As we approach the 4th anniversary of George Floyd’s tragic and unnecessary death on 25 May 2020, pundits on opposite sides of what Lawrence Kasdan called “The Grand Canyon” still separating too many Americans of different colors are rolling out the same diametrically opposed versions of the event. I was not there, but as both a law enforcement Use of Force instructor AND a 30+ year EMT, I think there are lessons here that can prevent repeating the mistakes of the past–IF we heed them.

This article is about some very specific types of movement: specifically, those when contact with an armed adversary is anticipated or likely. While avoiding or breaking contact is preferred, there are times when neither of those are possible. Knowing proper movement techniques can keep you alive.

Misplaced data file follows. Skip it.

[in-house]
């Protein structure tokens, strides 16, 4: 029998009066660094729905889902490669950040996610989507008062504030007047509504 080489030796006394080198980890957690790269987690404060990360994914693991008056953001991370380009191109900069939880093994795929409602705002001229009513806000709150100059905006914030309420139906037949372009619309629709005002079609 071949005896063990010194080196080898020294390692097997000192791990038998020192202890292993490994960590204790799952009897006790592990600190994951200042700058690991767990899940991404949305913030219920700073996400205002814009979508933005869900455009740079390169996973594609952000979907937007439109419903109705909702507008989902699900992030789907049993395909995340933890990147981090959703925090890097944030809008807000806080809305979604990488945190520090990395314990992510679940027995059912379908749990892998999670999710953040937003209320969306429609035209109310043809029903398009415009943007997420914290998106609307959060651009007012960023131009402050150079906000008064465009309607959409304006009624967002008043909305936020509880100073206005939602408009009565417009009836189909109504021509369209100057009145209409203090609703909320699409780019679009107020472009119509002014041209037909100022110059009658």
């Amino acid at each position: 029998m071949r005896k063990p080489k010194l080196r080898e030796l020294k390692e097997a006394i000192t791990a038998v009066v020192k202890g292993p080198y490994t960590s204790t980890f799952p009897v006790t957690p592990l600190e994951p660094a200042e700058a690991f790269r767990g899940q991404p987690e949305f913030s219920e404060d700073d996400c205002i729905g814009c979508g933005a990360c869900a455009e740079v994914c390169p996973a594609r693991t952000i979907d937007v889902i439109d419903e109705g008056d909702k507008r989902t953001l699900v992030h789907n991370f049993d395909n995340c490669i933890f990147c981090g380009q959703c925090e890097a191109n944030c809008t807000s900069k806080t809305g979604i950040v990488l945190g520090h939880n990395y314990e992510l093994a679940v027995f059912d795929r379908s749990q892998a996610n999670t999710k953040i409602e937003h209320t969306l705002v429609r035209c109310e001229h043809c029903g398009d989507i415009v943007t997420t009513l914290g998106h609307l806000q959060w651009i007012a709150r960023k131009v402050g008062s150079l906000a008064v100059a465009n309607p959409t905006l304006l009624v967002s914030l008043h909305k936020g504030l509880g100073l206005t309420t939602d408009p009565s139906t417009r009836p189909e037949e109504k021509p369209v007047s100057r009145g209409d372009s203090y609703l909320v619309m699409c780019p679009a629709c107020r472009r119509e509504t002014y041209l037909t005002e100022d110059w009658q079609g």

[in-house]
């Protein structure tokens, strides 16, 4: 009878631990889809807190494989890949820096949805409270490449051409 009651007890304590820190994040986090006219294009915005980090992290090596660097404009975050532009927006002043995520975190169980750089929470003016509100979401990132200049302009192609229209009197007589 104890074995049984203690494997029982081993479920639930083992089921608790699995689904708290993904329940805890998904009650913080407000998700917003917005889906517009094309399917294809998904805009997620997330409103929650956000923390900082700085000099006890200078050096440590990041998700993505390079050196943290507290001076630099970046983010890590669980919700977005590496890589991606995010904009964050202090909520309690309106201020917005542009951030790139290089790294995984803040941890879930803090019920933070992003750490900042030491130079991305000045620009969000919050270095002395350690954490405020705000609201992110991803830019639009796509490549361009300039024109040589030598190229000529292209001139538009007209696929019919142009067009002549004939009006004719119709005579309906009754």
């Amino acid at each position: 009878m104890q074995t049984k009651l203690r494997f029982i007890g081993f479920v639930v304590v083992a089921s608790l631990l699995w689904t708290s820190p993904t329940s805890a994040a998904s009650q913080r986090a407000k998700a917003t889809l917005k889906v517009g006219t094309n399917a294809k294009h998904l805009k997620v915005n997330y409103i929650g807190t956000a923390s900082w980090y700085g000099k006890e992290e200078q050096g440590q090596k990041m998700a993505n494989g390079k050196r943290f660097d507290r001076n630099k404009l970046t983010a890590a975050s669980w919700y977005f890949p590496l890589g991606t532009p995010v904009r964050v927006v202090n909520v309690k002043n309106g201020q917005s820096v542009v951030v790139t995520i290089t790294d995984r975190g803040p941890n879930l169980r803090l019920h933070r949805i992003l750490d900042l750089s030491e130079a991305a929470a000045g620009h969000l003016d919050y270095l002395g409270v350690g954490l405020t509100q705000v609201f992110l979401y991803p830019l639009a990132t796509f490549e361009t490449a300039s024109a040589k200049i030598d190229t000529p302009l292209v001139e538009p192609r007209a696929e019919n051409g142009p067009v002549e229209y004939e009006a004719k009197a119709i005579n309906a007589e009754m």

A small “tactical” flashlight can be a useful force multiplier for personal defense. It’s quicker to use and brighter than a cell phone light. It also hurts more when used for striking. Some flashlights come with crenelated bezels, essentially making them edged weapons. This article explores different use of force options, examining landmark court cases relating to the use of impact tools, and flashlights as impact tools. It also addresses some aspects of race relations as they pertain to the optics of using force.